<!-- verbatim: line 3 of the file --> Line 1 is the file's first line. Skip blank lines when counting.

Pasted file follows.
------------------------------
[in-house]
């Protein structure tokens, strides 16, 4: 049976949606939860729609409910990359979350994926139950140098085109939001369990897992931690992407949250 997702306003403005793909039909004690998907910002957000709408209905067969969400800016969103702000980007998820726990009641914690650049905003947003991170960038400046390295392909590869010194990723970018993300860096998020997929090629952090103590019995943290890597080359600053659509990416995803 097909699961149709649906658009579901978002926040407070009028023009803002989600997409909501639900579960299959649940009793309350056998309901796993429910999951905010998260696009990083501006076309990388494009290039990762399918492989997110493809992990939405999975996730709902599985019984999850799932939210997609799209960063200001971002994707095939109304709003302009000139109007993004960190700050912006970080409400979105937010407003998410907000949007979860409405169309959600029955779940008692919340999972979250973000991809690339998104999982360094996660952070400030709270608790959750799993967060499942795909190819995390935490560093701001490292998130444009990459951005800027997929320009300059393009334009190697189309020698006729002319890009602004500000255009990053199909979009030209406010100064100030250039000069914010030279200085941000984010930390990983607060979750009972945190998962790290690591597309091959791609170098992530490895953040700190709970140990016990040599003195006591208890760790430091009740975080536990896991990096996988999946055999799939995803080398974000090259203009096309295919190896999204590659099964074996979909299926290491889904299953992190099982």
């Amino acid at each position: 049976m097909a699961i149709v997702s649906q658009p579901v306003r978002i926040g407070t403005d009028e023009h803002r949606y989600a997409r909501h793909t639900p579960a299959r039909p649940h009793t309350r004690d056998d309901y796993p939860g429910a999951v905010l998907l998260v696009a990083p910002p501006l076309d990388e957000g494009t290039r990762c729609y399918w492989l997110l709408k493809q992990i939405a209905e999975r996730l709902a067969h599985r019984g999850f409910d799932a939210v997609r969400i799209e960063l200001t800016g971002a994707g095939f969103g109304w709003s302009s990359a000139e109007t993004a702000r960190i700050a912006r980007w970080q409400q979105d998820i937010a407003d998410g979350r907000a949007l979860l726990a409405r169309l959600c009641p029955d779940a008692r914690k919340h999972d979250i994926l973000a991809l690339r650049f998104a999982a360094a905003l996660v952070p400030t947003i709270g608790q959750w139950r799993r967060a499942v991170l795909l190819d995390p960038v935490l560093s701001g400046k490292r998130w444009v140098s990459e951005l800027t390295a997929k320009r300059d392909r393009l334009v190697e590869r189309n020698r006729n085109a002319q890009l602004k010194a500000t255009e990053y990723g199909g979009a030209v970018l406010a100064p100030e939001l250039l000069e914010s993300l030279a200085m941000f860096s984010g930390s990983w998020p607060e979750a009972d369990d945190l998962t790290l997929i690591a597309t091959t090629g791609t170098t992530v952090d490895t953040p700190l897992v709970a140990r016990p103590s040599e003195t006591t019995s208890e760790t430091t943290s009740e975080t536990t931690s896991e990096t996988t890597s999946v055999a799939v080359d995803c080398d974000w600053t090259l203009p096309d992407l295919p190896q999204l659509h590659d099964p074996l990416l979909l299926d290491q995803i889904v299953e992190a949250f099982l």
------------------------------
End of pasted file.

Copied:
């Amino acid at each position: 049976m097909a699961i149709v997702s649906q658009p579901v306003r978002i926040g407070t403005d009028e023009h803002r949606y989600a997409r909501h793909t639900p579960a299959r039909p649940h009793t309350r004690d056998d309901y796993p939860g429910a999951v905010l998907l998260v696009a990083p910002p501006l076309d990388e957000g494009t290039r990762c729609y399918w492989l997110l709408k493809q992990i939405a209905e999975r996730l709902a067969h599985r019984g999850f409910d799932a939210v997609r969400i799209e960063l200001t800016g971002a994707g095939f969103g109304w709003s302009s990359a000139e109007t993004a702000r960190i700050a912006r980007w970080q409400q979105d998820i937010a407003d998410g979350r907000a949007l979860l726990a409405r169309l959600c009641p029955d779940a008692r914690k919340h999972d979250i994926l973000a991809l690339r650049f998104a999982a360094a905003l996660v952070p400030t947003i709270g608790q959750w139950r799993r967060a499942v991170l795909l190819d995390p960038v935490l560093s701001g400046k490292r998130w444009v140098s990459e951005l800027t390295a997929k320009r300059d392909r393009l334009v190697e590869r189309n020698r006729n085109a002319q890009l602004k010194a500000t255009e990053y990723g199909g979009a030209v970018l406010a100064p100030e939001l250039l000069e914010s993300l030279a200085m941000f860096s984010g930390s990983w998020p607060e979750a009972d369990d945190l998962t790290l997929i690591a597309t091959t090629g791609t170098t992530v952090d490895t953040p700190l897992v709970a140990r016990p103590s040599e003195t006591t019995s208890e760790t430091t943290s009740e975080t536990t931690s896991e990096t996988t890597s999946v055999a799939v080359d995803c080398d974000w600053t090259l203009p096309d992407l295919p190896q999204l659509h590659d099964p074996l990416l979909l299926d290491q995803i889904v299953e992190a949250f099982l």